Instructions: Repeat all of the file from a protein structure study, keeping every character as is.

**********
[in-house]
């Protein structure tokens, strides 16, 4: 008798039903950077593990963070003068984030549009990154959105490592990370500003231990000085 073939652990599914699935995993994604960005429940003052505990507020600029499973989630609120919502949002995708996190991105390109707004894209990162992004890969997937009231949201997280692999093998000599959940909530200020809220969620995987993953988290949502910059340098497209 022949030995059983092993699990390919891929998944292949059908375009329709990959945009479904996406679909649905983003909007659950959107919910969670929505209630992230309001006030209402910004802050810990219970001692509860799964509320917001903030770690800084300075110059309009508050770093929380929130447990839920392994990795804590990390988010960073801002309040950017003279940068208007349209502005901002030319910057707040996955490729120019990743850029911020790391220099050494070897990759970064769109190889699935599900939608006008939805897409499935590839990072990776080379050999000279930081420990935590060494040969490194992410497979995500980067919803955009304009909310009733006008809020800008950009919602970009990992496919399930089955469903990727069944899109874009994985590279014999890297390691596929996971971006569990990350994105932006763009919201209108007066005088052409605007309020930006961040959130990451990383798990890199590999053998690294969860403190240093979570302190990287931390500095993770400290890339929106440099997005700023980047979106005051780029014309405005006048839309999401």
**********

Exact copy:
[in-house]
């Protein structure tokens, strides 16, 4: 008798039903950077593990963070003068984030549009990154959105490592990370500003231990000085 073939652990599914699935995993994604960005429940003052505990507020600029499973989630609120919502949002995708996190991105390109707004894209990162992004890969997937009231949201997280692999093998000599959940909530200020809220969620995987993953988290949502910059340098497209 022949030995059983092993699990390919891929998944292949059908375009329709990959945009479904996406679909649905983003909007659950959107919910969670929505209630992230309001006030209402910004802050810990219970001692509860799964509320917001903030770690800084300075110059309009508050770093929380929130447990839920392994990795804590990390988010960073801002309040950017003279940068208007349209502005901002030319910057707040996955490729120019990743850029911020790391220099050494070897990759970064769109190889699935599900939608006008939805897409499935590839990072990776080379050999000279930081420990935590060494040969490194992410497979995500980067919803955009304009909310009733006008809020800008950009919602970009990992496919399930089955469903990727069944899109874009994985590279014999890297390691596929996971971006569990990350994105932006763009919201209108007066005088052409605007309020930006961040959130990451990383798990890199590999053998690294969860403190240093979570302190990287931390500095993770400290890339929106440099997005700023980047979106005051780029014309405005006048839309999401």